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Link Expansion: Is It The Journey Or The Destination?
It seems that the LINK expansion alternative conversation that was supposed to be on track to producing a preferred alternative for further study has been derailed… Okay, maybe not derailed, but we couldn’t resist the puns.
Last we wrote, the conversation about an expansion of Sound Transit services within Tacoma had narrowed a wide field of possible corridors down to three top picks, one of which was supposed to be recommended for further study.
Now the City Council has asked Sound Transit to consider another option.
The alternative, proposed by Councilmember Boe at last week’s Committee of the Whole meeting, with support from Mayor Strickland, is being called a “hybrid option.” It would take parts of the C1 and E2 alternatives already considered as a part of the public comment process, and combine them into a new transit corridor option. The intent is that this new corridor could serve as a kind of spine or central line for a future transit system in Tacoma – an attempt to free the Link expansion conversation of some of the constraints posed by a system based on the existing downtown line.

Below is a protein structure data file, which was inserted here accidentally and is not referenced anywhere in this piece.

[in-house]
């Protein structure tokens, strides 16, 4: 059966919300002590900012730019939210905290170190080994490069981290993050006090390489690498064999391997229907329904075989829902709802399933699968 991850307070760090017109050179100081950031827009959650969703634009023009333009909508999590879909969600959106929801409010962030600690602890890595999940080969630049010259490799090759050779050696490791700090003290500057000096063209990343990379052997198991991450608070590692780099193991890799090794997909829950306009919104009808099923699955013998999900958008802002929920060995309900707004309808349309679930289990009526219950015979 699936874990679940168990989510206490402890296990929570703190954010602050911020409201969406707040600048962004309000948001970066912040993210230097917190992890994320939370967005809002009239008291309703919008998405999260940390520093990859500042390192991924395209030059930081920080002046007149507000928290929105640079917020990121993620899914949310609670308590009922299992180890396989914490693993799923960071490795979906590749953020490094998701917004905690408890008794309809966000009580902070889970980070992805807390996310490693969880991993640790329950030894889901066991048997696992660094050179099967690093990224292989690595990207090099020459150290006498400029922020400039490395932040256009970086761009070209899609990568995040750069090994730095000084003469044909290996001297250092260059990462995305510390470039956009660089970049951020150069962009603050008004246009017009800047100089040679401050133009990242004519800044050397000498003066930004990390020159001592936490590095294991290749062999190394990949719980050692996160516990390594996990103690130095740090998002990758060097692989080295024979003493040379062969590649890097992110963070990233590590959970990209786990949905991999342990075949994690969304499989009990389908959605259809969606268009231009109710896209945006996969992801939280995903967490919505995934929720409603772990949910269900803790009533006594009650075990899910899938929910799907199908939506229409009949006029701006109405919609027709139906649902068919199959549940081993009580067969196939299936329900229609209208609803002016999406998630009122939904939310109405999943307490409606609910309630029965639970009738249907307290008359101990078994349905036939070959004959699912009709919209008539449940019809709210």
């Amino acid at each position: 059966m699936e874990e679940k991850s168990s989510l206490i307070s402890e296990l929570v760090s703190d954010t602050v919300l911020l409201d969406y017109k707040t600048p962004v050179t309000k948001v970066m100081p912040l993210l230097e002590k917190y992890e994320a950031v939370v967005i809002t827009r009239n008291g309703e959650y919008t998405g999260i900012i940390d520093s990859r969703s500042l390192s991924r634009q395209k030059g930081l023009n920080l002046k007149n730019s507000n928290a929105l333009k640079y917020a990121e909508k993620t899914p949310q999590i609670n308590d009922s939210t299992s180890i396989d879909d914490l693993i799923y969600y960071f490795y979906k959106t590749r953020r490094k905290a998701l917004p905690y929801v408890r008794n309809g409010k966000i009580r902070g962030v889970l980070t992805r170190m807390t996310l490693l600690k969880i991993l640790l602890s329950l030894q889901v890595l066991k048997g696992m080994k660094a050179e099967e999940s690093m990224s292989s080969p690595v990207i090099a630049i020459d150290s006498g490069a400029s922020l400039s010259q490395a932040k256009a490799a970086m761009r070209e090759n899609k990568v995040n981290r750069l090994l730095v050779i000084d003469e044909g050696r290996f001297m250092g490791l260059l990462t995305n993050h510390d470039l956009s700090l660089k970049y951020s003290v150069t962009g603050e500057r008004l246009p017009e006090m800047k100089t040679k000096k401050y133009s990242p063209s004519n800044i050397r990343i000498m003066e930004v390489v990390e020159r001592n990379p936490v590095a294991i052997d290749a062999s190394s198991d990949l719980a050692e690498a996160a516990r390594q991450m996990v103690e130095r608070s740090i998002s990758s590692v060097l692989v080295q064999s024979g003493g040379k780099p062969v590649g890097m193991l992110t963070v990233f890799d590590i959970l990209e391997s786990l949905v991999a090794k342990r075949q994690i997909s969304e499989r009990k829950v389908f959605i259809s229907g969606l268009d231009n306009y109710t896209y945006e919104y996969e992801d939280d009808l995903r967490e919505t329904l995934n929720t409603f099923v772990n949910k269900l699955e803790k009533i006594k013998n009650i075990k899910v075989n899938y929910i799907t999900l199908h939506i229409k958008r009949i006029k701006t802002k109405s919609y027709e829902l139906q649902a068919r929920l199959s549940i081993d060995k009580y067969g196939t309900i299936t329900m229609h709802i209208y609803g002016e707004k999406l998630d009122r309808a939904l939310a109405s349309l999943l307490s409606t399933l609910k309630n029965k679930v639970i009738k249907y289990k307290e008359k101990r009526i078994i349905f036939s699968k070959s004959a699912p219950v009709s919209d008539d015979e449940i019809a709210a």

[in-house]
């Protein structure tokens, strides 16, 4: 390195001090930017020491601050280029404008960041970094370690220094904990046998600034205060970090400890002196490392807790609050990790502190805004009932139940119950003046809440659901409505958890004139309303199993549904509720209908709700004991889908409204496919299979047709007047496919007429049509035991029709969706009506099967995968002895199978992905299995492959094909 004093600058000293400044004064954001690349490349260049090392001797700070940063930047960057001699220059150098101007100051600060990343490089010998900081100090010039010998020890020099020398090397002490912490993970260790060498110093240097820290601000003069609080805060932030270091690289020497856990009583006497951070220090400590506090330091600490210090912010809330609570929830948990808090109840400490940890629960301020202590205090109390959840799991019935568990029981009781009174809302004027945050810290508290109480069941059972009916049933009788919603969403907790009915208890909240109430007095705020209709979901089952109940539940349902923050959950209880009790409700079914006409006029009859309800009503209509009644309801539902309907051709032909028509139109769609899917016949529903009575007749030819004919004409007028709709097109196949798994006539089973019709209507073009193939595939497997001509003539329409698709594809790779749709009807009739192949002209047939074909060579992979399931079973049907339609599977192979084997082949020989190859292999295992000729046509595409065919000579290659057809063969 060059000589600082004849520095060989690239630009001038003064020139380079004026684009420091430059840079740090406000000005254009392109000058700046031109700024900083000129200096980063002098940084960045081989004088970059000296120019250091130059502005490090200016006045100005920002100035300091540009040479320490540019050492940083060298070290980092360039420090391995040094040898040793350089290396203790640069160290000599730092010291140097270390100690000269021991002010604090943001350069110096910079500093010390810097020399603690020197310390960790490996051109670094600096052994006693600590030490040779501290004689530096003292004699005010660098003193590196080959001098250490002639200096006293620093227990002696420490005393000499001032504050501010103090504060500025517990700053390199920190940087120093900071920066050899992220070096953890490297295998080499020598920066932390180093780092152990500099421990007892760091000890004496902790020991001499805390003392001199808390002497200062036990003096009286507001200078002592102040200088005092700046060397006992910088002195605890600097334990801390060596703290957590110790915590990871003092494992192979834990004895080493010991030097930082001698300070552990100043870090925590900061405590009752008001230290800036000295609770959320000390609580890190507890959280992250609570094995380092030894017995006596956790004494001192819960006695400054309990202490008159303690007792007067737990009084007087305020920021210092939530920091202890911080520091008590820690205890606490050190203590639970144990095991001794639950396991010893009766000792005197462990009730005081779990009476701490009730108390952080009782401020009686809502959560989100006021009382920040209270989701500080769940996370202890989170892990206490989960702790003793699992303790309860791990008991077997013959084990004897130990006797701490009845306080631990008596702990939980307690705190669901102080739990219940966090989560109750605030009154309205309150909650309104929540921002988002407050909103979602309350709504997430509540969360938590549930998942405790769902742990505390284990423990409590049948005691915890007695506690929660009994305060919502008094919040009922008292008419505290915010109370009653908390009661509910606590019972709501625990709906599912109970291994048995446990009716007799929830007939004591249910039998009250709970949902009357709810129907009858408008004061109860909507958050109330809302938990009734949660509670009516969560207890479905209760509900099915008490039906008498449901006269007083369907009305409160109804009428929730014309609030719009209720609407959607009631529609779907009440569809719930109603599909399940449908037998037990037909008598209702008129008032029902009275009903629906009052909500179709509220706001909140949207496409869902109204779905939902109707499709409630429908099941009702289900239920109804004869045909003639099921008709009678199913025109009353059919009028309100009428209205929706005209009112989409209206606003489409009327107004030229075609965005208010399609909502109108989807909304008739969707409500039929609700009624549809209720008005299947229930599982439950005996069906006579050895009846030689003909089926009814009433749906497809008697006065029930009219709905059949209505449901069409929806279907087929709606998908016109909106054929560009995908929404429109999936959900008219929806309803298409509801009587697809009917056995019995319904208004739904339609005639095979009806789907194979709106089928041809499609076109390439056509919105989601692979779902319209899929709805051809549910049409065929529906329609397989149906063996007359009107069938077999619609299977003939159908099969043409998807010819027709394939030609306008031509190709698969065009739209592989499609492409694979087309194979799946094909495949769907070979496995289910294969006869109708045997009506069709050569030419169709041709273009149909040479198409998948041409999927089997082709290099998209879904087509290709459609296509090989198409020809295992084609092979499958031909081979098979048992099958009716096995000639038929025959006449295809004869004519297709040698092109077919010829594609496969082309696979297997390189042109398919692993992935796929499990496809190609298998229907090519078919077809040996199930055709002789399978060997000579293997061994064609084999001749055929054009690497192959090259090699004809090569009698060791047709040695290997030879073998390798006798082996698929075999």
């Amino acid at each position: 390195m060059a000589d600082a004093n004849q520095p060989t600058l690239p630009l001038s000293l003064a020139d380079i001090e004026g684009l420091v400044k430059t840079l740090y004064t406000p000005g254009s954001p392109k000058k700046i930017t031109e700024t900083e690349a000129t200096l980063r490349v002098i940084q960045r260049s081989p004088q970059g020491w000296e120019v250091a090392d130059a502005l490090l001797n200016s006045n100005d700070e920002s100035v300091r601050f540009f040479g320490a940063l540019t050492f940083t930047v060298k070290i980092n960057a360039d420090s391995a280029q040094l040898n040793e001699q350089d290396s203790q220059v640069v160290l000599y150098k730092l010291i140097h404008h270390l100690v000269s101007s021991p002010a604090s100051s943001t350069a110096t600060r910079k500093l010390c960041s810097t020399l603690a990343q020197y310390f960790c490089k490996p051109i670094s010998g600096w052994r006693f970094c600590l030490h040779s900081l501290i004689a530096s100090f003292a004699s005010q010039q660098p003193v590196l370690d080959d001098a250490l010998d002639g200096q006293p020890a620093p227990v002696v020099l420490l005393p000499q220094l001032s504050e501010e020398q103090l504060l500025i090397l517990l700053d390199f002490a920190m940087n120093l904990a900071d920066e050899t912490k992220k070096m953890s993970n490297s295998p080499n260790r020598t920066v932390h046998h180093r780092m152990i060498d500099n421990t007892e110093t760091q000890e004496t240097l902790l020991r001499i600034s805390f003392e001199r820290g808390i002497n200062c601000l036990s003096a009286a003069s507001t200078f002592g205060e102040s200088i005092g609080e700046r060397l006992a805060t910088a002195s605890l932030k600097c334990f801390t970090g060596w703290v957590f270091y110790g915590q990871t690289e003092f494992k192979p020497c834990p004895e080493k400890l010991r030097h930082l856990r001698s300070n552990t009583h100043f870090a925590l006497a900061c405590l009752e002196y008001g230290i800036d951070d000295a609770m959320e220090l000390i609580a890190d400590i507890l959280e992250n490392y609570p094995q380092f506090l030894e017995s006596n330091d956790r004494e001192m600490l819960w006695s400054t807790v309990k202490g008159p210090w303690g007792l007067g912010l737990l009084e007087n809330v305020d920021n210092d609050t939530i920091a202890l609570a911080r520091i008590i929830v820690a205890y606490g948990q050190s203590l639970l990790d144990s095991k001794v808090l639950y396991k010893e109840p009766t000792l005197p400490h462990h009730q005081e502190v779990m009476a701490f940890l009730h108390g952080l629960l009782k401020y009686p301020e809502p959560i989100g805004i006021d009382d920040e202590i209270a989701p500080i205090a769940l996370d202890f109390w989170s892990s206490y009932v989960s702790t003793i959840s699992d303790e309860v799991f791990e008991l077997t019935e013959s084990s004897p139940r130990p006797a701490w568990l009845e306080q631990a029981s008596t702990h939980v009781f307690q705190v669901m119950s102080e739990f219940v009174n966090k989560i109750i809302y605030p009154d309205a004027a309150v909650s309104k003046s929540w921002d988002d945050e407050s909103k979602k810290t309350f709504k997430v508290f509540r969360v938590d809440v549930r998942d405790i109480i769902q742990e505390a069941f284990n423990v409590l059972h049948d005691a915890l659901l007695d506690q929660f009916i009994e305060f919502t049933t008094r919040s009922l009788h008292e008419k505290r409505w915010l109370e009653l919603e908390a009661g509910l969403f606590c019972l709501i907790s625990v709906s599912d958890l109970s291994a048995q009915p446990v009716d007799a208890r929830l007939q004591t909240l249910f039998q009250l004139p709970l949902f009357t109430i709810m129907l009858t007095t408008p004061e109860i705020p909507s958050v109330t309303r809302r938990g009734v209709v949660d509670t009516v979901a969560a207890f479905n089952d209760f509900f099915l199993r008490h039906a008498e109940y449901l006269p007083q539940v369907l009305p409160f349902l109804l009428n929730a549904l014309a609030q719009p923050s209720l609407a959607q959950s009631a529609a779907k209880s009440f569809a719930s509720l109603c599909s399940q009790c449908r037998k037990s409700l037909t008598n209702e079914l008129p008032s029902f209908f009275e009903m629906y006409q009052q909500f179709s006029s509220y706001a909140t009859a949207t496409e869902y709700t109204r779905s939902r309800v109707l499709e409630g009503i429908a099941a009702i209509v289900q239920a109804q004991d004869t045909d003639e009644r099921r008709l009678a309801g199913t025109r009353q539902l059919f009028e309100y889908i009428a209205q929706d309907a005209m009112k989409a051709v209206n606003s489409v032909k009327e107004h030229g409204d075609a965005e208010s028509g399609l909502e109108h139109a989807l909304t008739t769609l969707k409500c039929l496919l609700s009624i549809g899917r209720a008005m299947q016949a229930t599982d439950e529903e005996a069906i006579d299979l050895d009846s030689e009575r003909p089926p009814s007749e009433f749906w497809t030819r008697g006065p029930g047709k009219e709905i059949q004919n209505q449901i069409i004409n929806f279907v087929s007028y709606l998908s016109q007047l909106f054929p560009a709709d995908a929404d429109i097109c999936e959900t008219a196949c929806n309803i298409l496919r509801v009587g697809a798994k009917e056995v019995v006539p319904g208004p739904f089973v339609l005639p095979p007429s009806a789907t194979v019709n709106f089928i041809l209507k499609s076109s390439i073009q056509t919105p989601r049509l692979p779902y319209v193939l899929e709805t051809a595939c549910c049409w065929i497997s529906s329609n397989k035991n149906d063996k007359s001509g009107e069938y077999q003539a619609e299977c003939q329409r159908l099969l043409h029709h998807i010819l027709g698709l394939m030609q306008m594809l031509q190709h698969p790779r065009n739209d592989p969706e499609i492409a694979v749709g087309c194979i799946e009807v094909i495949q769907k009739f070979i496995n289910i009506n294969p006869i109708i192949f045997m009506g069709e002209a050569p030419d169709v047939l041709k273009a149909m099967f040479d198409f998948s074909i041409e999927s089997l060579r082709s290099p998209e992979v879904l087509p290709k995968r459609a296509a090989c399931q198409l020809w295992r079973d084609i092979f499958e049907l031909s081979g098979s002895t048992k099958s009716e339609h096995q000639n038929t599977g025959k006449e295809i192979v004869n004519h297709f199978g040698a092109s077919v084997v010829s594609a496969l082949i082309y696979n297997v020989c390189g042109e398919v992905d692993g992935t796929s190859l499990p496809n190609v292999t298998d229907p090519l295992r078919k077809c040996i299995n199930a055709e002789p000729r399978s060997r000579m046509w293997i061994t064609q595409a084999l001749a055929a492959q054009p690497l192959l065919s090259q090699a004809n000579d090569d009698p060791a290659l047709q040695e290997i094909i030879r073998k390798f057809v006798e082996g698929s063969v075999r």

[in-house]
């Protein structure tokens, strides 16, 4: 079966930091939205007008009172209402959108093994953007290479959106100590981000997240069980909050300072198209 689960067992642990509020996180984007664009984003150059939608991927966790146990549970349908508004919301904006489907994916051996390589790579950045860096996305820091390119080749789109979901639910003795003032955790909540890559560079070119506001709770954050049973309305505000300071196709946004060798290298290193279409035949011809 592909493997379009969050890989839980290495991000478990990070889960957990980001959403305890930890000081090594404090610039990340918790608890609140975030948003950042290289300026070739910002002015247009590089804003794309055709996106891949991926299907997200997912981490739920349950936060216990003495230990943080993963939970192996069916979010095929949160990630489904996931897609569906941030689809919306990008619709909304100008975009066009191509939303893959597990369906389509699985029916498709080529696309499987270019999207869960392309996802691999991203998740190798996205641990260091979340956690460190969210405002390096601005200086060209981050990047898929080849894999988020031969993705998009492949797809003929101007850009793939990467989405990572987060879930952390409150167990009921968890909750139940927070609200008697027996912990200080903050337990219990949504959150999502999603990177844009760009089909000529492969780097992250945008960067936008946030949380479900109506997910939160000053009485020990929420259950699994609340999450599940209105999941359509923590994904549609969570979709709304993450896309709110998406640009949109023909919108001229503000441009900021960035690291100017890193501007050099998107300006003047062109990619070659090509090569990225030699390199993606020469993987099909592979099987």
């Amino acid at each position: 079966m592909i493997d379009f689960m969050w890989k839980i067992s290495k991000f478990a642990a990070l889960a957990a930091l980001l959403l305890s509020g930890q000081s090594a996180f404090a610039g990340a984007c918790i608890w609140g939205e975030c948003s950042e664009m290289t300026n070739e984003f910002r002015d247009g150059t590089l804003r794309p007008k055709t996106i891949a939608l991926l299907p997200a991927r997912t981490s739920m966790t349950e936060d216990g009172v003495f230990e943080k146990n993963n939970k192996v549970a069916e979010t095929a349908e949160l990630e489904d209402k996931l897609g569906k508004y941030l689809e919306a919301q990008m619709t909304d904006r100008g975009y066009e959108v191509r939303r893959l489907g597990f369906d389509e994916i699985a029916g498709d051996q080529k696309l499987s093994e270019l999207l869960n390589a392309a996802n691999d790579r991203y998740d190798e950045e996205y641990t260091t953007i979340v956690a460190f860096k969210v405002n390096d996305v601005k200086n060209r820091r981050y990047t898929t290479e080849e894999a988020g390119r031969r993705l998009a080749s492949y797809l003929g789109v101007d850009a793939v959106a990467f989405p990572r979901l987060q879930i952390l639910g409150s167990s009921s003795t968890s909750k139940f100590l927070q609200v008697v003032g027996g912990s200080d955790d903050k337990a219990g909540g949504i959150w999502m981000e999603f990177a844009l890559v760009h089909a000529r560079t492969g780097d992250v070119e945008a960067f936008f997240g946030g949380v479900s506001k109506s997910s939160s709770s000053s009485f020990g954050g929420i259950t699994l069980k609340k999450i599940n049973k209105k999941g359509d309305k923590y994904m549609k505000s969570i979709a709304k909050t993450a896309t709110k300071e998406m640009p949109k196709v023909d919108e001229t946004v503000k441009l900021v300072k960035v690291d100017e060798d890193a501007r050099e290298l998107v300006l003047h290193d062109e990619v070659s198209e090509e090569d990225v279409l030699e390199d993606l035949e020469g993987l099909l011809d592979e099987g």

According to Boe, the hybrid route would give greater potential for connections to other parts of Tacoma. The proposed solution doesn’t specify roads, but identifies endpoints as target destinations for the expansion: one at 6th and MLK, and another in the vicinity of East 29th and Portland Avenue.
At this point, the Council is still not choosing one extension; as Broadnax said at last week’s meeting, this is not a decision point, it’s a request to add another option for consideration. Aside from questions of cost and feasibility of the proposal, questions were also raised about the mode of transit – both for this proposal and for the others under consideration – and whether there might exist more appropriate technologies than light rail for Tacoma’s topography and transit goals.
The original intent of the existing Link line, as Boe described it, was to function as a commuter shuttle between the downtown core and the Tacoma Dome transit center. This new proposal asks us to consider that existing line as one line of many future lines making up a larger system. Considered from the perspective of creating a central nervous system for Tacoma’s transit future, where does it make the most sense to locate the spine of Tacoma’s transit system? Does this better accomplish the goal of improving mobility and access to the regional transit system by connecting the existing Tacoma Link with the City’s major employment, residential, and activity centers?
Is it too late to think more comprehensively about the expansion?
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